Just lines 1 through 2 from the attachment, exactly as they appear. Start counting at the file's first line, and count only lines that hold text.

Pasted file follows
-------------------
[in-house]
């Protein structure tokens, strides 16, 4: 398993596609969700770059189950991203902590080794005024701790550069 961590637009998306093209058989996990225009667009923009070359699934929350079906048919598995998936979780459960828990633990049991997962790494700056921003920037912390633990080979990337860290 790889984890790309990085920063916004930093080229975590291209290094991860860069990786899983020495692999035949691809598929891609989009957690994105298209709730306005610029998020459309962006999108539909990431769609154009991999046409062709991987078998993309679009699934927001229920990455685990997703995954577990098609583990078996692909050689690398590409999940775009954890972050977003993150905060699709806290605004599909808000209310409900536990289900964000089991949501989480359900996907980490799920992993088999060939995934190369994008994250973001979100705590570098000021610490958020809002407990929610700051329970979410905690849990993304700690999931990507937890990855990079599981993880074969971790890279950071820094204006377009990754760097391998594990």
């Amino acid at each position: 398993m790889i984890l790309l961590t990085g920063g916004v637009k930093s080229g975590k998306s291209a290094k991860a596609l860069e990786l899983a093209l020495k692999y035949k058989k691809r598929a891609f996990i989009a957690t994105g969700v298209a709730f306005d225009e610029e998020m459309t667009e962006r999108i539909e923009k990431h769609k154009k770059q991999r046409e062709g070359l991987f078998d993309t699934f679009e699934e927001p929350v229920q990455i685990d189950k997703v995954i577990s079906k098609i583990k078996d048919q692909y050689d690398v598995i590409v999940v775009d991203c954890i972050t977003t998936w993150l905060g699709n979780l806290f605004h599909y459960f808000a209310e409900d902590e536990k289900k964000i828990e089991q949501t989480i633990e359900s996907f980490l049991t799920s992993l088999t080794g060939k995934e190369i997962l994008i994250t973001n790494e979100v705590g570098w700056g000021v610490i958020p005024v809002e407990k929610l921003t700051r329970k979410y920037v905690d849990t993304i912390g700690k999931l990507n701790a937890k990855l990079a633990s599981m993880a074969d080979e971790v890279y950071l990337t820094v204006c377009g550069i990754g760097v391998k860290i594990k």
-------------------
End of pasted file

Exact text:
[in-house]
């Protein structure tokens, strides 16, 4: 398993596609969700770059189950991203902590080794005024701790550069 961590637009998306093209058989996990225009667009923009070359699934929350079906048919598995998936979780459960828990633990049991997962790494700056921003920037912390633990080979990337860290 790889984890790309990085920063916004930093080229975590291209290094991860860069990786899983020495692999035949691809598929891609989009957690994105298209709730306005610029998020459309962006999108539909990431769609154009991999046409062709991987078998993309679009699934927001229920990455685990997703995954577990098609583990078996692909050689690398590409999940775009954890972050977003993150905060699709806290605004599909808000209310409900536990289900964000089991949501989480359900996907980490799920992993088999060939995934190369994008994250973001979100705590570098000021610490958020809002407990929610700051329970979410905690849990993304700690999931990507937890990855990079599981993880074969971790890279950071820094204006377009990754760097391998594990």